Learning & Development, Technology

White-Collar Applications for Virtual and Augmented Reality

Virtual reality (VR) was once thought of by many as a tool primarily for recreation, entertainment, and gaming. But as the technology has improved and the marketplace has become more familiar and comfortable with it, the potential value of VR and the related augmented reality (AR) to the broader economy has become more apparent.


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Perhaps the most obvious initial application of VR and AR tools has been in industries in which the technologies can be applied in ways that mimic gaming applications: flying planes, driving trucks, manufacturing, etc.

But what about the more “white collar” professions that don’t require a need to simulate flying a plane or operating a bulldozer? Recently, the economy has seen increased penetration of VR/AR technologies into applications ranging from telecommuting to sales and marketing, although there are also more traditional training applications, as well, in professions and jobs we might consider more white collar.

VR vs. AR

First, let’s take a step back to clarify a couple of terms we’ve been using. As Shelby Hegy explains in an article for Control Engineering, “AR transforms how information is consumed by overlaying digital content and analytics onto the real world. For example, imagine being in a manufacturing setting and being able to, with the help of 2-D and 3-D eyewear, cell phone, or tablet, view operational data, drawings, documentation, and blueprints overlaid onto the machinery and plant floor.” She adds that AR can also provide step-by-step guidance for things like operating, setup, and change in procedures.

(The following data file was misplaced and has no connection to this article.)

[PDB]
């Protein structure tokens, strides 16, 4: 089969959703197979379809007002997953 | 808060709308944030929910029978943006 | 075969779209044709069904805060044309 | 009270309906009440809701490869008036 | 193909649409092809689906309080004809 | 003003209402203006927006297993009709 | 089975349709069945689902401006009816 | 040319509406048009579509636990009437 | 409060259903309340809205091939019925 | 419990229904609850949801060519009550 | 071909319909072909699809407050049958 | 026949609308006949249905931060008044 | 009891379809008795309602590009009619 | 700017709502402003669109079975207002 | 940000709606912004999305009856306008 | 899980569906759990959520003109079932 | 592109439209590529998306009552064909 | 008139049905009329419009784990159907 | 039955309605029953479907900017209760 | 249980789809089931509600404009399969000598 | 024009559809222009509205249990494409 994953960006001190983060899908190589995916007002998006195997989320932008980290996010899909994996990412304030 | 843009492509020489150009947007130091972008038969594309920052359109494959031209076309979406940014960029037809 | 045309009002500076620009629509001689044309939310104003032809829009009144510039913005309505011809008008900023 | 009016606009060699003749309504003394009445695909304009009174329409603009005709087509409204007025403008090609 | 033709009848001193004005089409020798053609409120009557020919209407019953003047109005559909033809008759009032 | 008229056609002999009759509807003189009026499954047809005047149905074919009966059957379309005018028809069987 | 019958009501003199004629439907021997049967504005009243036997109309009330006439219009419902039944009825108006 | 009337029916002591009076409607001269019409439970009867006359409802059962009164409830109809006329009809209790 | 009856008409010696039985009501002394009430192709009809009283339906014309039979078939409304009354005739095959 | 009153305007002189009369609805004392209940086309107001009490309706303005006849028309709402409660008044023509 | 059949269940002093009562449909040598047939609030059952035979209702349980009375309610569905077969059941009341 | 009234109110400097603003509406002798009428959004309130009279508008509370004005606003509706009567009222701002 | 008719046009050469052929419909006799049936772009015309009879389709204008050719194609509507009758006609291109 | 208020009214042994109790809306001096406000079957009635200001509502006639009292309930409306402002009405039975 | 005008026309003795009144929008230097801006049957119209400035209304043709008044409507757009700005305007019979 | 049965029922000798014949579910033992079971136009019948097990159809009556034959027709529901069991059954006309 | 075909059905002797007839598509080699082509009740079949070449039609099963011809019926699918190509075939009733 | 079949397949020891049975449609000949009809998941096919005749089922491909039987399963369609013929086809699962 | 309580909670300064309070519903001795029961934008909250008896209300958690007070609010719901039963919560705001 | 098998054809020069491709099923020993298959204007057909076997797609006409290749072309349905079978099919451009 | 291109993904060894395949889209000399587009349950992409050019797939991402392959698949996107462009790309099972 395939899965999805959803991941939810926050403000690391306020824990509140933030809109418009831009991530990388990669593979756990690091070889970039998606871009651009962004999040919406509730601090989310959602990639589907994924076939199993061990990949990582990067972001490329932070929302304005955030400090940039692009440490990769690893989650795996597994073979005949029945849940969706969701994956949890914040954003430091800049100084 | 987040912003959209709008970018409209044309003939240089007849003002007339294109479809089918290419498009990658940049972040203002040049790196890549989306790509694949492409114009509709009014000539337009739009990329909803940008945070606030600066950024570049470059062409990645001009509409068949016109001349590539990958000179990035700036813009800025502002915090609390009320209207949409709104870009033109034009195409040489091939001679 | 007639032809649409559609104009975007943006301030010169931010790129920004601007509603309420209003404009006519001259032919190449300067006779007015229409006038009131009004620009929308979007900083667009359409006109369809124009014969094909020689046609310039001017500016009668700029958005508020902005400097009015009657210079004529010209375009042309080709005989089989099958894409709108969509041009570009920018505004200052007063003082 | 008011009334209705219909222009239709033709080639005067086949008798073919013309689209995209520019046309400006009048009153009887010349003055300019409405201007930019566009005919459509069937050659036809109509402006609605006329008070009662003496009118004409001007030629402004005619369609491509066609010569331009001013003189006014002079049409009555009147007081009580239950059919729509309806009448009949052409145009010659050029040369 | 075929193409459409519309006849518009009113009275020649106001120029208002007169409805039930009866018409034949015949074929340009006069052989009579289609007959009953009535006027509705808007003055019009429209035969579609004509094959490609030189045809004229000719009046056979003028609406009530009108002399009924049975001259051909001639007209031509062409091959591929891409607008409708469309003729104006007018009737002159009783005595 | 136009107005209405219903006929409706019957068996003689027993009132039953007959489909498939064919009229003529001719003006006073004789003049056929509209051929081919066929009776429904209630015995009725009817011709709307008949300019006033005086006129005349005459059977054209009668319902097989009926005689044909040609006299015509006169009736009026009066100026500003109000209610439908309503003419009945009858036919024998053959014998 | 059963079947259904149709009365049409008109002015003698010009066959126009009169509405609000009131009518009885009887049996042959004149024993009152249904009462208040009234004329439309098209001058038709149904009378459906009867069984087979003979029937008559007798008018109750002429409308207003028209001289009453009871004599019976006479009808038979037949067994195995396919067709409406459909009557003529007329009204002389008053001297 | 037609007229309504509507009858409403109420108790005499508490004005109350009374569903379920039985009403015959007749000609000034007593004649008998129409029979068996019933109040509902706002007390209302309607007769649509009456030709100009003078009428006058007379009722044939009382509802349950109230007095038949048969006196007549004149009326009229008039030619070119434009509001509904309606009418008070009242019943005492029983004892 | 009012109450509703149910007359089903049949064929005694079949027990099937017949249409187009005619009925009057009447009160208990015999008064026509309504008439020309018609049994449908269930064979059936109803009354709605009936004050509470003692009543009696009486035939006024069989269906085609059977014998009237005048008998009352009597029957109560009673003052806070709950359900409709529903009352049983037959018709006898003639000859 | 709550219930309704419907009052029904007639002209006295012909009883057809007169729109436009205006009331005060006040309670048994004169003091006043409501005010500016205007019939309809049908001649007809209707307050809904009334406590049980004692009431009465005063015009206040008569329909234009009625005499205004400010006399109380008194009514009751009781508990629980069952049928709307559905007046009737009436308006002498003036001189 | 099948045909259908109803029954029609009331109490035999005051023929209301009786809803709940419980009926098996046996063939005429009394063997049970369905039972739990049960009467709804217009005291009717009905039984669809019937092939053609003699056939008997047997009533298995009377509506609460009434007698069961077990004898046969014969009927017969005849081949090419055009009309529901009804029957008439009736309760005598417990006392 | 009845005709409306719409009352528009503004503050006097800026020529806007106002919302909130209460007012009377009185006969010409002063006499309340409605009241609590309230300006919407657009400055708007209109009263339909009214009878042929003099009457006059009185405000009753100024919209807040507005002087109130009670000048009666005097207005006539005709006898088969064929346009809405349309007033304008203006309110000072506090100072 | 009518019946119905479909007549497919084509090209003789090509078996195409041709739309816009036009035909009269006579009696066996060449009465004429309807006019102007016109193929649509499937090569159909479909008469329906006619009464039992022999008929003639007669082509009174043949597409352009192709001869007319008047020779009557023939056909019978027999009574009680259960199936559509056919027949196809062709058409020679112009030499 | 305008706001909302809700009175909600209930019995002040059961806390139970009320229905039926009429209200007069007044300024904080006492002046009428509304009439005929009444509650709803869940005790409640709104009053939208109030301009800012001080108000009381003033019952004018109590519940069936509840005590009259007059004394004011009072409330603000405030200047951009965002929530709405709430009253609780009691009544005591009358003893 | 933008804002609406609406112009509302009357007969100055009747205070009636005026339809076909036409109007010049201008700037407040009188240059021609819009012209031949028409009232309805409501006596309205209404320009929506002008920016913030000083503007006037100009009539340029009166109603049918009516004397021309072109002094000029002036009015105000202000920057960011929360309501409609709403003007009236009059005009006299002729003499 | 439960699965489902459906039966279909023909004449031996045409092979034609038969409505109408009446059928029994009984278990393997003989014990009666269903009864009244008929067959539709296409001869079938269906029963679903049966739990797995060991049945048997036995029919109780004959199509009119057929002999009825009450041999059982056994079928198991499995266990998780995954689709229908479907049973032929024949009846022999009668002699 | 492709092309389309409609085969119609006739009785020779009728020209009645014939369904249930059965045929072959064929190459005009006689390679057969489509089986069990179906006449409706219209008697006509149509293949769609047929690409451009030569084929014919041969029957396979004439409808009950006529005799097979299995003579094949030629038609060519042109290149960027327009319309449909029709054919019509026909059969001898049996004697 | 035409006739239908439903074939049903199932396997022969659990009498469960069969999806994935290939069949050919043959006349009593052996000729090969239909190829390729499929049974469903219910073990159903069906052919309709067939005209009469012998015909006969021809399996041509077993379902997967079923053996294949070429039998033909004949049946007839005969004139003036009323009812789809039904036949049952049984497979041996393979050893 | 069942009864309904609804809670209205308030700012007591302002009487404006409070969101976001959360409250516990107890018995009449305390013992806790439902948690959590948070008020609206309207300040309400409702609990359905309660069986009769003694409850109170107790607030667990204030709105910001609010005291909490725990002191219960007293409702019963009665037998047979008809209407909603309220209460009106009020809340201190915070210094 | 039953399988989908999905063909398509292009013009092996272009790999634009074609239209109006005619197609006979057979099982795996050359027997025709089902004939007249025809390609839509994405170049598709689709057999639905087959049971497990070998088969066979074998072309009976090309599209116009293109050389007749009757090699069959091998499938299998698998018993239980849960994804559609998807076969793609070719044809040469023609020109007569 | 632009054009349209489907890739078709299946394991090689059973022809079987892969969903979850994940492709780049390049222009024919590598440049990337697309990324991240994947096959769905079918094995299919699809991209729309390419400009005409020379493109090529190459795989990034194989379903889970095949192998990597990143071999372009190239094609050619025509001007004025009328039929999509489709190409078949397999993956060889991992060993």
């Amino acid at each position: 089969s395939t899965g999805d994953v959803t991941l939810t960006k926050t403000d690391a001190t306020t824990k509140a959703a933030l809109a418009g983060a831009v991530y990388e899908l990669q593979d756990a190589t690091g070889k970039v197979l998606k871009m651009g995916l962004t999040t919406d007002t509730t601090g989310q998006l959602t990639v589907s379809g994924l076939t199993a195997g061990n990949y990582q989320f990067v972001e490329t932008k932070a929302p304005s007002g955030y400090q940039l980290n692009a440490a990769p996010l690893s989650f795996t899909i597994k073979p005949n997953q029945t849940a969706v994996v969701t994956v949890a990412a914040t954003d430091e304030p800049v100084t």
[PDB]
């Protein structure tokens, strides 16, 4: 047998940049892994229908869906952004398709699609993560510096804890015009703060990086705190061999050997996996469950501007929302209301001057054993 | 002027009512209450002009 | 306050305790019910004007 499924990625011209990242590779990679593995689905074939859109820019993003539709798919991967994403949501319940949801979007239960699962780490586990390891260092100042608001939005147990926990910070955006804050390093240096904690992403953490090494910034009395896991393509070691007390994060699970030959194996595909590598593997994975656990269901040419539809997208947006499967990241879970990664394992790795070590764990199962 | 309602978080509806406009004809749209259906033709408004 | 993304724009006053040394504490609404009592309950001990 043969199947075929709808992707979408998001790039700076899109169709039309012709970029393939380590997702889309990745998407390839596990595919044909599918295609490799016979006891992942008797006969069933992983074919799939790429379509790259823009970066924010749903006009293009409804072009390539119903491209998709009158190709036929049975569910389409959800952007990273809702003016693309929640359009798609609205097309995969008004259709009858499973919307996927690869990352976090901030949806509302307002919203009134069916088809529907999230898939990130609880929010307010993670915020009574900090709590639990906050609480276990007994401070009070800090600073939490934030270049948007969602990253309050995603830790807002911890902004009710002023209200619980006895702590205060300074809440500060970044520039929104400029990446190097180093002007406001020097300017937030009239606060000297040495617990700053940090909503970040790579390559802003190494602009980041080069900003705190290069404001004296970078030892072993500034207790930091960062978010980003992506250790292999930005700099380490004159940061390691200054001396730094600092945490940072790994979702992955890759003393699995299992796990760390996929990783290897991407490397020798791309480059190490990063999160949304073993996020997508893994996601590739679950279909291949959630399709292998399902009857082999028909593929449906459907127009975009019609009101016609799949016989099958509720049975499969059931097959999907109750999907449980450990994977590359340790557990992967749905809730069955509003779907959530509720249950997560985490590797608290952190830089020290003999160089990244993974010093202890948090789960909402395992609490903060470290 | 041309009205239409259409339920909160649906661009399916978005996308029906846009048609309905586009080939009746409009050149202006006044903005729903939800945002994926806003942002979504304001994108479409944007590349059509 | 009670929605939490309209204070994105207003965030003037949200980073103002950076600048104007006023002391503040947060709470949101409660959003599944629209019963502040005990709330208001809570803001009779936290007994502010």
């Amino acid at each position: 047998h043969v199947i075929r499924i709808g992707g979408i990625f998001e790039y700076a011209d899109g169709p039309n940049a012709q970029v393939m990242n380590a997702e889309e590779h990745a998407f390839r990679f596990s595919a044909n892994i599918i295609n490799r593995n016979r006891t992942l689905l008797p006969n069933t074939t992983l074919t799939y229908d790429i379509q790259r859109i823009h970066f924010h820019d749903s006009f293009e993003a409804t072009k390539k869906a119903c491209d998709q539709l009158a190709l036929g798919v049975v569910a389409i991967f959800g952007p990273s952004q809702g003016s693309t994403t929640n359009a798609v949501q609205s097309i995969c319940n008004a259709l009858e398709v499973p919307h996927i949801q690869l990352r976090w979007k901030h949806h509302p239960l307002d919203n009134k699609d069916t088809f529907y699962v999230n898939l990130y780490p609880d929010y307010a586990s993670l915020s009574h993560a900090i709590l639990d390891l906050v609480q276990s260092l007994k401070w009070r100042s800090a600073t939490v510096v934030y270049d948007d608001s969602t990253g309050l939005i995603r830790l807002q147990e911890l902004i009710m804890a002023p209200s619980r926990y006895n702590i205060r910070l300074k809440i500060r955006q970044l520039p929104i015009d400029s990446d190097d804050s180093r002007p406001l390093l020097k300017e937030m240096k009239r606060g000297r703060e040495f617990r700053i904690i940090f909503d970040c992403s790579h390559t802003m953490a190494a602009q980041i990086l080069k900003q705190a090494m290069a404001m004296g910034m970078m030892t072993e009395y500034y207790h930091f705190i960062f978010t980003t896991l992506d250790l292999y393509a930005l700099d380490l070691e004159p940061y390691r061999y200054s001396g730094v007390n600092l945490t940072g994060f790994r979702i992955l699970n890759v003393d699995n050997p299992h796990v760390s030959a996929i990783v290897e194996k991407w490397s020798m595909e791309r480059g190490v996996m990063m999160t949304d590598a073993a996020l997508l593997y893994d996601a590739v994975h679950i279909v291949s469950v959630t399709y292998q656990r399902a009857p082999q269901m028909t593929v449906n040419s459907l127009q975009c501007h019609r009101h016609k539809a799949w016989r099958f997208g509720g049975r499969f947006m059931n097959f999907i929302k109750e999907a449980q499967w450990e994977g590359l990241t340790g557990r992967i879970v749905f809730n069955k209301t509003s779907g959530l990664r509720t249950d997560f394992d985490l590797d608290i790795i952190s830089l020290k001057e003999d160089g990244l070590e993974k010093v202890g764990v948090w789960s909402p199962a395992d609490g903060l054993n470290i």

Compare this to VR, which, Hegy writes, “creates fully immersive experiences. Instead of overlaying data and analytics onto the real world, VR creates a simulated environment.”

Another way to think about VR versus AR is that they offer varying degrees of simulation versus reality, with AR only part of the way along the spectrum from full reality to full virtual reality.

Nontechnical Uses for VR and AR

The training case for VR or AR in activities involving aviation or heavy machinery are probably pretty apparent: flying planes and running high-tech equipment can be expensive; more importantly, mistakes in either can be extremely expensive and cause serious injury or death.

For nontechnical applications, one of the main benefits of VR and AR technology is the ability to simulate in-person interaction even when the people using the VR or AR are thousands of miles from the source of interaction.

Sales and Marketing

A major consideration in sales efforts is the trade-off between in-person show-and-tell with potential customers and cost-efficiency. It’s not cheap to individually meet and greet hundreds of prospects spread around the country or even the world. But it’s much more effective than handing out pamphlets or pointing them to a website or promotional video. VR and AR can help bridge that gap.

“In the Augmented and Virtual reality fields, we’ve seen a growing trend where our clients are using AR and VR applications to engage with their audiences at tradeshows [sic] and events, in an effort to connect with audiences beyond traditional video formats,” says Peter Padula, Experiential Content and Technology Lead for Cramer, a brand experience agency that specializes in events and experiential marketing for B2B companies.